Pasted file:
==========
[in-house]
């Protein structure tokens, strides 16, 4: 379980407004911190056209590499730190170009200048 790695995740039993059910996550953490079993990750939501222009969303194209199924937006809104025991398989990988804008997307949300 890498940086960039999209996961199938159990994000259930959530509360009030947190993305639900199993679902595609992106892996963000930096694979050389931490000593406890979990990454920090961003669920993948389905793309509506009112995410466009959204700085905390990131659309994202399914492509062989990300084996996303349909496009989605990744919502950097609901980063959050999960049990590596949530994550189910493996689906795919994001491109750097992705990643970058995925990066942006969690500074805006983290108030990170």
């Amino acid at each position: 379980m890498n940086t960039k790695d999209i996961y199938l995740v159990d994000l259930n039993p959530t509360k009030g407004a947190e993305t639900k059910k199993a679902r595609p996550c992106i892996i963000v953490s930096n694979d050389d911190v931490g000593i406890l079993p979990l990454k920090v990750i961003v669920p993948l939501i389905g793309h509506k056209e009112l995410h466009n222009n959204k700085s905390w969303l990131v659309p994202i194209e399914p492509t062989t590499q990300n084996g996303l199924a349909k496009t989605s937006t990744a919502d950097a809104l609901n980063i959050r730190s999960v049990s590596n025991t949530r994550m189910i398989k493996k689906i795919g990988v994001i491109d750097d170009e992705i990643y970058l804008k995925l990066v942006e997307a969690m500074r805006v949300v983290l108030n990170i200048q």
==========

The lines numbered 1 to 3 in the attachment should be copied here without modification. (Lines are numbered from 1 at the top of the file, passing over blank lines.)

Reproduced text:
[in-house]
């Protein structure tokens, strides 16, 4: 379980407004911190056209590499730190170009200048 790695995740039993059910996550953490079993990750939501222009969303194209199924937006809104025991398989990988804008997307949300 890498940086960039999209996961199938159990994000259930959530509360009030947190993305639900199993679902595609992106892996963000930096694979050389931490000593406890979990990454920090961003669920993948389905793309509506009112995410466009959204700085905390990131659309994202399914492509062989990300084996996303349909496009989605990744919502950097609901980063959050999960049990590596949530994550189910493996689906795919994001491109750097992705990643970058995925990066942006969690500074805006983290108030990170």
């Amino acid at each position: 379980m890498n940086t960039k790695d999209i996961y199938l995740v159990d994000l259930n039993p959530t509360k009030g407004a947190e993305t639900k059910k199993a679902r595609p996550c992106i892996i963000v953490s930096n694979d050389d911190v931490g000593i406890l079993p979990l990454k920090v990750i961003v669920p993948l939501i389905g793309h509506k056209e009112l995410h466009n222009n959204k700085s905390w969303l990131v659309p994202i194209e399914p492509t062989t590499q990300n084996g996303l199924a349909k496009t989605s937006t990744a919502d950097a809104l609901n980063i959050r730190s999960v049990s590596n025991t949530r994550m189910i398989k493996k689906i795919g990988v994001i491109d750097d170009e992705i990643y970058l804008k995925l990066v942006e997307a969690m500074r805006v949300v983290l108030n990170i200048q």